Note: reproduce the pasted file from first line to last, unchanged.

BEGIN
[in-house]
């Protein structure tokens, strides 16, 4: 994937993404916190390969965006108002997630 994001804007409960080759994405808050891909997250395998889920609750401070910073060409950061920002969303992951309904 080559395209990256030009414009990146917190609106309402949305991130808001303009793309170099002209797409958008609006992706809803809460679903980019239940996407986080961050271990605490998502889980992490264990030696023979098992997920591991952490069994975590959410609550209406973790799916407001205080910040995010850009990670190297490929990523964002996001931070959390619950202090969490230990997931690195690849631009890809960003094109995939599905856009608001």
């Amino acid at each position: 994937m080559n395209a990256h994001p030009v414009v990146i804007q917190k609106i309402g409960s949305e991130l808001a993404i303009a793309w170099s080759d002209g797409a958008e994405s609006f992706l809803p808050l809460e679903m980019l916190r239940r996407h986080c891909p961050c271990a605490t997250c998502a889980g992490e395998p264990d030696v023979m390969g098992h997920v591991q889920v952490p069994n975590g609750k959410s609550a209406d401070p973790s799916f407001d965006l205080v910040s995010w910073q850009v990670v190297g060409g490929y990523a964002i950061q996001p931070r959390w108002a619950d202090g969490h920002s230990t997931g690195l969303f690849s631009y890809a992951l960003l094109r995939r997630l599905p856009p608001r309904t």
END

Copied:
[in-house]
């Protein structure tokens, strides 16, 4: 994937993404916190390969965006108002997630 994001804007409960080759994405808050891909997250395998889920609750401070910073060409950061920002969303992951309904 080559395209990256030009414009990146917190609106309402949305991130808001303009793309170099002209797409958008609006992706809803809460679903980019239940996407986080961050271990605490998502889980992490264990030696023979098992997920591991952490069994975590959410609550209406973790799916407001205080910040995010850009990670190297490929990523964002996001931070959390619950202090969490230990997931690195690849631009890809960003094109995939599905856009608001």
């Amino acid at each position: 994937m080559n395209a990256h994001p030009v414009v990146i804007q917190k609106i309402g409960s949305e991130l808001a993404i303009a793309w170099s080759d002209g797409a958008e994405s609006f992706l809803p808050l809460e679903m980019l916190r239940r996407h986080c891909p961050c271990a605490t997250c998502a889980g992490e395998p264990d030696v023979m390969g098992h997920v591991q889920v952490p069994n975590g609750k959410s609550a209406d401070p973790s799916f407001d965006l205080v910040s995010w910073q850009v990670v190297g060409g490929y990523a964002i950061q996001p931070r959390w108002a619950d202090g969490h920002s230990t997931g690195l969303f690849s631009y890809a992951l960003l094109r995939r997630l599905p856009p608001r309904t």